Former pharmaceutical executive Martin Shkreli has congratulated a group of Australian students who reproduced the active ingredient for a lifesaving, anti-parasitic drug at the center of a drug-price controversy involving his former company.
The students from Sydney Grammar School drew global media attention this week after they said they had produced the drug Daraprim for about $2 a dose, a fraction of the current list price of $750 per dose.
Shkreli is a former chief executive of Turing Pharmaceuticals, where he sparked outrage among patients and U.S. lawmakers for raising the price of Daraprim by more than 5,000 percent.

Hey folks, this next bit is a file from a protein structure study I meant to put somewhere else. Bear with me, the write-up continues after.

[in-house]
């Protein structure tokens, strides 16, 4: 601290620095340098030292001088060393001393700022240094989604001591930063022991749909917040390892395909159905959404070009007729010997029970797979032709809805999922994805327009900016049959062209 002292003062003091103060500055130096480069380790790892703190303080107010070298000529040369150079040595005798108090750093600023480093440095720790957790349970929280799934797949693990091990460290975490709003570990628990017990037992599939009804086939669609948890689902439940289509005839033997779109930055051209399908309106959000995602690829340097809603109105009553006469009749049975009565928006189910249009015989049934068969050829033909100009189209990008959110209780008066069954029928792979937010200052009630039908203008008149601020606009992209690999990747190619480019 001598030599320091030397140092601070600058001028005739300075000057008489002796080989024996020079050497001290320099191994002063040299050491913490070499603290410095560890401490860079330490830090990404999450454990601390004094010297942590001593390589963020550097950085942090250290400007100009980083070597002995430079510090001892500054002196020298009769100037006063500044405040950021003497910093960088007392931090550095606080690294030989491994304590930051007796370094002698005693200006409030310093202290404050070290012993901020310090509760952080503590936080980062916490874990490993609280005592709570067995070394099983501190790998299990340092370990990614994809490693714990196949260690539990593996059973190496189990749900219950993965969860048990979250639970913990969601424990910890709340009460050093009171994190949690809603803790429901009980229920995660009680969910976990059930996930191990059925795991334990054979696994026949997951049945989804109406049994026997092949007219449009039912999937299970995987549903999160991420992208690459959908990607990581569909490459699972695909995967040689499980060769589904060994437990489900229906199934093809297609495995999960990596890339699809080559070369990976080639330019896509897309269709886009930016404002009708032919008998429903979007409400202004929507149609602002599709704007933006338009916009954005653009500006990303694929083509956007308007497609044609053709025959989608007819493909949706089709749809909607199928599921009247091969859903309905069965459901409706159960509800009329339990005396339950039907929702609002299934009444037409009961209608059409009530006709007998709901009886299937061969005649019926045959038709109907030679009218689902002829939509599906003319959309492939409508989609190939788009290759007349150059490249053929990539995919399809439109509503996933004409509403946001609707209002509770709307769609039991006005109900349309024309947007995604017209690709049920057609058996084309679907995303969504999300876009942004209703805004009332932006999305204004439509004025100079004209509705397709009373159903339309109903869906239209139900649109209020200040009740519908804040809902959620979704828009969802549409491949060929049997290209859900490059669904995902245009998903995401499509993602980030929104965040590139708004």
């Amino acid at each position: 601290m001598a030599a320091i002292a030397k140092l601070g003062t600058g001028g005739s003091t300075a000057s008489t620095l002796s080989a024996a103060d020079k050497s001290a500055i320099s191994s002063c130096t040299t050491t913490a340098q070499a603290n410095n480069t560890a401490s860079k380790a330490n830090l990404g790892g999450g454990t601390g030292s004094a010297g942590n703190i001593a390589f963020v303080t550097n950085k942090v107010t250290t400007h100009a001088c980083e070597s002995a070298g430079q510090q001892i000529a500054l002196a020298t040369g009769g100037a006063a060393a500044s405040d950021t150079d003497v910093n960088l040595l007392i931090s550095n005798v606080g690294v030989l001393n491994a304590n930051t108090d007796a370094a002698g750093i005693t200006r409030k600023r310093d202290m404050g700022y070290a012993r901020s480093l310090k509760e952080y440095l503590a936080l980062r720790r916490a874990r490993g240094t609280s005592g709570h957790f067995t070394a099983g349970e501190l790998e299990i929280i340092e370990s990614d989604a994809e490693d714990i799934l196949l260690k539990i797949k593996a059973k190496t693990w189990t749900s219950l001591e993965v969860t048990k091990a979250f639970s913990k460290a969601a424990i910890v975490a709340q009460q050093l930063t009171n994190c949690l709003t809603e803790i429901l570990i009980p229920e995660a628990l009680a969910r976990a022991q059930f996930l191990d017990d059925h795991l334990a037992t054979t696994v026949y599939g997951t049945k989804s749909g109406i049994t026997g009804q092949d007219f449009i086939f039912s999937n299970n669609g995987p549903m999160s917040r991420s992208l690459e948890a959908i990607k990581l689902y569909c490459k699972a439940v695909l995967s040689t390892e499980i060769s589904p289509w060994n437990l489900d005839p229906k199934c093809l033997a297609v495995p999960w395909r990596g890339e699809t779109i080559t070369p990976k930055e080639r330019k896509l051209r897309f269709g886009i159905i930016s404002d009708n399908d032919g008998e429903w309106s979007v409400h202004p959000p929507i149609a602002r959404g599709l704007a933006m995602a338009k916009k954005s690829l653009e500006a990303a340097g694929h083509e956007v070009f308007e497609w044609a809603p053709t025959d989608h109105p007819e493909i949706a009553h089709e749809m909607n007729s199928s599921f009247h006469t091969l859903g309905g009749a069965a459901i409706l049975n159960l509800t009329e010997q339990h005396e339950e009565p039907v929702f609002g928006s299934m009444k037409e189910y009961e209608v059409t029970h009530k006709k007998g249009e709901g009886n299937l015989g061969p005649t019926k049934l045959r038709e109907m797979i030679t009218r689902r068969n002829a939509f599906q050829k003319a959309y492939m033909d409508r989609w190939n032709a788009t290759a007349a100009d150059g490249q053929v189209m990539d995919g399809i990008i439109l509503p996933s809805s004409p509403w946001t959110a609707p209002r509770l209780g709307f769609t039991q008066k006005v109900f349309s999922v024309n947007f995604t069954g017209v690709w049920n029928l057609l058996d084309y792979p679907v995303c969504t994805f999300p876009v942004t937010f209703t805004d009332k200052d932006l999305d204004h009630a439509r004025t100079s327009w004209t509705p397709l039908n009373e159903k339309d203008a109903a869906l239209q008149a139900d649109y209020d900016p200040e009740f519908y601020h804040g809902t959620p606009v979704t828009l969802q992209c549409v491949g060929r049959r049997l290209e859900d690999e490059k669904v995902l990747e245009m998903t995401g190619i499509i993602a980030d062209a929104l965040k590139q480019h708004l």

Yes, before Marty got ahold of Turing, the price of a dose was $13.50 - high, but do-able. There's a reason why Marty is a former executive of several different companies:
Shkreli stepped down as Turing's chief executive in December 2015 after being indicted on charges that he engaged in a Ponzi-like scheme at a hedge fund and Retrophin Inc, a company he once headed.
Basically, he's another Gordon Gekko: "Greed is good". He's no ham sandwich, but a grand jury did indict him. Thankfully, the high-school students have demonstrated that good pharmacology can be done without big pharma.